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Turcheneske, John Anthony / The Ku Klux Klan in northwestern Wisconsin
([1971])

Chapter 10: conclusion,   pp. 187-191 PDF (1.9 MB)


Page 190

190 
the time.  This, however, did not work. As Governor John Blaine explained
on several occ7,,sions, there just were not that many credulous people in
Wisconsin. The Governor, himself anti-Klan, was elected to the United States
Senate in 1926. True, Robert Graham, an alleged Klan candidate was elected
Assemblyman from St. Croix County in 1926. But Graham was never heard from
again once his term was over. From the Ellsworth area of Pierce County, the
7,-   3 Governor was given reports of great Klan strength. Still, according
to one Ellsworth resident, Father Shanaghy, all 
the Klan candidates had been defeated. It would appear as one Pierce County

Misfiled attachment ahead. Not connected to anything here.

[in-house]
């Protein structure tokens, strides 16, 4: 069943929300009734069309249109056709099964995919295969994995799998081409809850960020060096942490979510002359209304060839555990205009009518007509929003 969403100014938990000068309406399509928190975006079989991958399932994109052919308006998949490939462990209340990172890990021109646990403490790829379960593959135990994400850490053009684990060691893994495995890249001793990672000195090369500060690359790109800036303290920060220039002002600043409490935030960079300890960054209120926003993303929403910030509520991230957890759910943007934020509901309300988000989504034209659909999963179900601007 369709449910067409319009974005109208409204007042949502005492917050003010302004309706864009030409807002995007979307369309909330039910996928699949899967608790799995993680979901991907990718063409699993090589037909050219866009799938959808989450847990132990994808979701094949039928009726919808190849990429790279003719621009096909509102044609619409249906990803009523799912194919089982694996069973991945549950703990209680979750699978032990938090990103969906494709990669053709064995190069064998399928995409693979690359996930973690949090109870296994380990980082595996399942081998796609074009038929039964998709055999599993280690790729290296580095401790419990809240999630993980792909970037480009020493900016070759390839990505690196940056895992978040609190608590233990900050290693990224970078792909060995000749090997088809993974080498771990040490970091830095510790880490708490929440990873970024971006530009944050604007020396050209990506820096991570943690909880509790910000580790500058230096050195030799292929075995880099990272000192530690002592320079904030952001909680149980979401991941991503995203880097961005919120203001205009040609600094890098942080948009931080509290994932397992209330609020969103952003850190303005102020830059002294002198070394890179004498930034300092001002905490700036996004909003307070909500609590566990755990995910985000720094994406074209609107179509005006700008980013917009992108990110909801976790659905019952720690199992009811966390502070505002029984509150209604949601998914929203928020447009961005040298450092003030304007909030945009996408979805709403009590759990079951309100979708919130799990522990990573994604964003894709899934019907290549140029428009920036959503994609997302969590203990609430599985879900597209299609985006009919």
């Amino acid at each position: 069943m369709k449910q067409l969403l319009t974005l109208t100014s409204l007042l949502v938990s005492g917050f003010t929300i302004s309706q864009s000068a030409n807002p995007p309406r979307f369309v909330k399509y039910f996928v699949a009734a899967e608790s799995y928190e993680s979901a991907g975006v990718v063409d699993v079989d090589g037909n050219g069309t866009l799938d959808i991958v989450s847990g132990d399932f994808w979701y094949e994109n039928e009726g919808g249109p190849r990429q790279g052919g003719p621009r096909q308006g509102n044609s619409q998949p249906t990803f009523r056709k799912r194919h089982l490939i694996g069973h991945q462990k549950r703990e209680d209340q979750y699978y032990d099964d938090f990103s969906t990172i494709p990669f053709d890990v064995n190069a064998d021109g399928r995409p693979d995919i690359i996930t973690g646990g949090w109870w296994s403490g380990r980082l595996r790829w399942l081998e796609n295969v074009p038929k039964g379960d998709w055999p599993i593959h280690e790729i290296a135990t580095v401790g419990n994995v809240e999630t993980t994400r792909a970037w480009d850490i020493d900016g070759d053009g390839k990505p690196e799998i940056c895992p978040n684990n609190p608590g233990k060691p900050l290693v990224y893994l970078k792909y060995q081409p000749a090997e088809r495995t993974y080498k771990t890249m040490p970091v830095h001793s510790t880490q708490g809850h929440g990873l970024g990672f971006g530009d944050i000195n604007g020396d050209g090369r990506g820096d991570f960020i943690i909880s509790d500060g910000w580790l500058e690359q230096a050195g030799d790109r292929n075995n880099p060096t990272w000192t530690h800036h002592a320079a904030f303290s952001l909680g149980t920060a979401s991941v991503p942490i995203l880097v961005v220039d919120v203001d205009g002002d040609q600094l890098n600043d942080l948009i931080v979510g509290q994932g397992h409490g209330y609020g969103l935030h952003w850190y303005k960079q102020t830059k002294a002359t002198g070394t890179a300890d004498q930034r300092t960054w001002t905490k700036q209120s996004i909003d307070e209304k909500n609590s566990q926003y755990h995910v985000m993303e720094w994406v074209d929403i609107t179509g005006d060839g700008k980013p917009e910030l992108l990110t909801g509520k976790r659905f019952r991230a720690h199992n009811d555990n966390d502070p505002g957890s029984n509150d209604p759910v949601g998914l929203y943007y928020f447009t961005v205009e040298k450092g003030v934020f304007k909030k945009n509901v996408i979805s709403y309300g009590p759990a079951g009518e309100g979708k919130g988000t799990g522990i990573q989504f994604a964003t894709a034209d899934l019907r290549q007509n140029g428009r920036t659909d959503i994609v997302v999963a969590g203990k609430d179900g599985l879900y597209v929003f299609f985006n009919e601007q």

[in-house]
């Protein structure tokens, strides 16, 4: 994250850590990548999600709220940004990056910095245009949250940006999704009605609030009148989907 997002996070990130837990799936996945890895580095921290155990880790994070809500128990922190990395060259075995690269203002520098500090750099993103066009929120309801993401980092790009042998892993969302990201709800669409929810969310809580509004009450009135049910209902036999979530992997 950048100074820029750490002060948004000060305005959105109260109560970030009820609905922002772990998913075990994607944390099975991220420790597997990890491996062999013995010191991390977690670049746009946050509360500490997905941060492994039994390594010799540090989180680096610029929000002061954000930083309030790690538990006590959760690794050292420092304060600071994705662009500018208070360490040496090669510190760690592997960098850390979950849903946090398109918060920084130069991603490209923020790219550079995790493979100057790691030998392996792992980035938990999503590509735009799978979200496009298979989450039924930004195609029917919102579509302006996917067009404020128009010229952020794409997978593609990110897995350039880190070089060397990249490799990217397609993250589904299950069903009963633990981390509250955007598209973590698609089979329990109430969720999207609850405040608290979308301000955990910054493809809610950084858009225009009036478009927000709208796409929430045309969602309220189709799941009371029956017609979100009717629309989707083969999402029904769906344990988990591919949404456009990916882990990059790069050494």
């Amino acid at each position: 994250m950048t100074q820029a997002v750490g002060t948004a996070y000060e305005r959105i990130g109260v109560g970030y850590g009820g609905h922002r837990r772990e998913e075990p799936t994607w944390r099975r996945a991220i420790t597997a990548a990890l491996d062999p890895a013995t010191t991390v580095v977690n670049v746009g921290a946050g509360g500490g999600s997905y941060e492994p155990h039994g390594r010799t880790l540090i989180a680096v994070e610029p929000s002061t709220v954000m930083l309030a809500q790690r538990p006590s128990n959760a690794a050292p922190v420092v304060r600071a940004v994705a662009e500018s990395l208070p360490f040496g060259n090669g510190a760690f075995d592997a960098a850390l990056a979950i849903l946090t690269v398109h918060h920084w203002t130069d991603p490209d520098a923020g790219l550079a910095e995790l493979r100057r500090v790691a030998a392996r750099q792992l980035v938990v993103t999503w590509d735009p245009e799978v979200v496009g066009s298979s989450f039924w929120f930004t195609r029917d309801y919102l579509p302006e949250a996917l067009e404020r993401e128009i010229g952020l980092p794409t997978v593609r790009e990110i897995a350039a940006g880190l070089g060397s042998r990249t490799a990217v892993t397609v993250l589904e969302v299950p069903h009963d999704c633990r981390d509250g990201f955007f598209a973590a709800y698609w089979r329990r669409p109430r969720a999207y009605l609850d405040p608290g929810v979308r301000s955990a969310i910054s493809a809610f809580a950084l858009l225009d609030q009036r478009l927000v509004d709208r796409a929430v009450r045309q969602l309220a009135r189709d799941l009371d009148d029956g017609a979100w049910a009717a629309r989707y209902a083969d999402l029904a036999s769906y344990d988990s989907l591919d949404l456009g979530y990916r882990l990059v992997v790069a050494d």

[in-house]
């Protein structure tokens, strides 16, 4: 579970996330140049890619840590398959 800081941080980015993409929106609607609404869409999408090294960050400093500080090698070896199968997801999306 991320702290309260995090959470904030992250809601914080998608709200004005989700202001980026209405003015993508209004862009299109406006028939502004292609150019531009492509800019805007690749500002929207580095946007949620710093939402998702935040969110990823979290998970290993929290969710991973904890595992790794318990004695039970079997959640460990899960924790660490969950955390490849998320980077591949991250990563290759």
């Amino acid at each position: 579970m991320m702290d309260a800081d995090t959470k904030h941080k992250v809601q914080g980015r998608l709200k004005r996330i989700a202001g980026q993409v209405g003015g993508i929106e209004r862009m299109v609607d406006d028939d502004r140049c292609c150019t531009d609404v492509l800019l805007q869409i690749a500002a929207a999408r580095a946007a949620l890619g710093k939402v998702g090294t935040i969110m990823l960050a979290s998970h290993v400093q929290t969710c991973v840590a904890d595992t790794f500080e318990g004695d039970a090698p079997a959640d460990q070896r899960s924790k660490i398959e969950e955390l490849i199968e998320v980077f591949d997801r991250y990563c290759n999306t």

resident stated that many former Kluxers and sympathizers had returned to
the use of common sense.3 
Finally, the Klan was the victim of its ovtn hatred. By its actions, it had
discredited itself. Charles Lowater, 
for example, was right for the wrong reasons in stating that the mouthings
of bigotry were the seeds of the organization's destruction. lowater was
wrong only in that he attempted to separate the so-called Klan principles
of one hundred percent Americanism from the Klan's speakers. 
3Personal letter of Ralph 3. White to Johii A. 
Turcheneske, Jr., December 17, 1970. White explained that Klan " ,i.novel
t- wore off rapidly here (Maiden Roc ,, ierce County area) as we were not
unfriendly to our catholic acquaintances." As to the length of Klan
activity "....the really up and at them part could not have lasted more
than a season when common sense again prevailed and money failed to enrich
the coffers."  In regard to the money angle, Clair Travis testified
at the Baker hearing that "It takes quite a little money to keep up
with the organization and dues. It was for that reason I dropped out."
 (See Baker Investigationt Commission Hearing, p. 149) Also see end of Chapter
Three. 


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